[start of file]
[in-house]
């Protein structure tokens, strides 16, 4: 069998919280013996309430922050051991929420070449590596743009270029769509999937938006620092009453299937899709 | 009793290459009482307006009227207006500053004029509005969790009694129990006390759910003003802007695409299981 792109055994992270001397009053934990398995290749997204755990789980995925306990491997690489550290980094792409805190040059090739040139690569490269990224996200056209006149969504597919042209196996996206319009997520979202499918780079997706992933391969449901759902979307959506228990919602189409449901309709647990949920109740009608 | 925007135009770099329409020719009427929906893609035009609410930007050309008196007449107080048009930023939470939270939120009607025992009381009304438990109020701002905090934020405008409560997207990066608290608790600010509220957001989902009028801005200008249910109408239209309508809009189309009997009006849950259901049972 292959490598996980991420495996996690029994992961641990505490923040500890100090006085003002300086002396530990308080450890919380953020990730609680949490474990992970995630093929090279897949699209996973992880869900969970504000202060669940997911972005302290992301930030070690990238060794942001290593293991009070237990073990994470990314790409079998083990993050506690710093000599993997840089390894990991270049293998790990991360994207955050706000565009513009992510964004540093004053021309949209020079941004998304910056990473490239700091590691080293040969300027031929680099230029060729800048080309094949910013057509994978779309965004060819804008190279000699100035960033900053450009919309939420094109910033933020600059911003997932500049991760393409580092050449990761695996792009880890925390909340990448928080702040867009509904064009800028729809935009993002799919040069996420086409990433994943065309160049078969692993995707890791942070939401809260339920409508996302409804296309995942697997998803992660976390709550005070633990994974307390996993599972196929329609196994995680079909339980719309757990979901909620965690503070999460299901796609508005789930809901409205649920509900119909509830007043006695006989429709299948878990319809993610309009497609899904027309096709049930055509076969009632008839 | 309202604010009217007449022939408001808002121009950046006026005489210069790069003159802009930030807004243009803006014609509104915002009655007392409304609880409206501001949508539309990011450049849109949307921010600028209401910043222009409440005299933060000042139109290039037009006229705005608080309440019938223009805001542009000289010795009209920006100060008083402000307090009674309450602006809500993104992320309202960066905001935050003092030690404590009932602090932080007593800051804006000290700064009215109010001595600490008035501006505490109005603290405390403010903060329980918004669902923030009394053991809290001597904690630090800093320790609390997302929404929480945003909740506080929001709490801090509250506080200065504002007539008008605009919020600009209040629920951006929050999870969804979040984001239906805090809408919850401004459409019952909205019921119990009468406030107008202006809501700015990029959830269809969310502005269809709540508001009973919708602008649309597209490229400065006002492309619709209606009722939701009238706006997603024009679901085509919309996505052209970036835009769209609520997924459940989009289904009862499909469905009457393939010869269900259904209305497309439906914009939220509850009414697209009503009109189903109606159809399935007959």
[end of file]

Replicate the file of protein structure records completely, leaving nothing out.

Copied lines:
[in-house]
């Protein structure tokens, strides 16, 4: 069998919280013996309430922050051991929420070449590596743009270029769509999937938006620092009453299937899709 | 009793290459009482307006009227207006500053004029509005969790009694129990006390759910003003802007695409299981 792109055994992270001397009053934990398995290749997204755990789980995925306990491997690489550290980094792409805190040059090739040139690569490269990224996200056209006149969504597919042209196996996206319009997520979202499918780079997706992933391969449901759902979307959506228990919602189409449901309709647990949920109740009608 | 925007135009770099329409020719009427929906893609035009609410930007050309008196007449107080048009930023939470939270939120009607025992009381009304438990109020701002905090934020405008409560997207990066608290608790600010509220957001989902009028801005200008249910109408239209309508809009189309009997009006849950259901049972 292959490598996980991420495996996690029994992961641990505490923040500890100090006085003002300086002396530990308080450890919380953020990730609680949490474990992970995630093929090279897949699209996973992880869900969970504000202060669940997911972005302290992301930030070690990238060794942001290593293991009070237990073990994470990314790409079998083990993050506690710093000599993997840089390894990991270049293998790990991360994207955050706000565009513009992510964004540093004053021309949209020079941004998304910056990473490239700091590691080293040969300027031929680099230029060729800048080309094949910013057509994978779309965004060819804008190279000699100035960033900053450009919309939420094109910033933020600059911003997932500049991760393409580092050449990761695996792009880890925390909340990448928080702040867009509904064009800028729809935009993002799919040069996420086409990433994943065309160049078969692993995707890791942070939401809260339920409508996302409804296309995942697997998803992660976390709550005070633990994974307390996993599972196929329609196994995680079909339980719309757990979901909620965690503070999460299901796609508005789930809901409205649920509900119909509830007043006695006989429709299948878990319809993610309009497609899904027309096709049930055509076969009632008839 | 309202604010009217007449022939408001808002121009950046006026005489210069790069003159802009930030807004243009803006014609509104915002009655007392409304609880409206501001949508539309990011450049849109949307921010600028209401910043222009409440005299933060000042139109290039037009006229705005608080309440019938223009805001542009000289010795009209920006100060008083402000307090009674309450602006809500993104992320309202960066905001935050003092030690404590009932602090932080007593800051804006000290700064009215109010001595600490008035501006505490109005603290405390403010903060329980918004669902923030009394053991809290001597904690630090800093320790609390997302929404929480945003909740506080929001709490801090509250506080200065504002007539008008605009919020600009209040629920951006929050999870969804979040984001239906805090809408919850401004459409019952909205019921119990009468406030107008202006809501700015990029959830269809969310502005269809709540508001009973919708602008649309597209490229400065006002492309619709209606009722939701009238706006997603024009679901085509919309996505052209970036835009769209609520997924459940989009289904009862499909469905009457393939010869269900259904209305497309439906914009939220509850009414697209009503009109189903109606159809399935007959």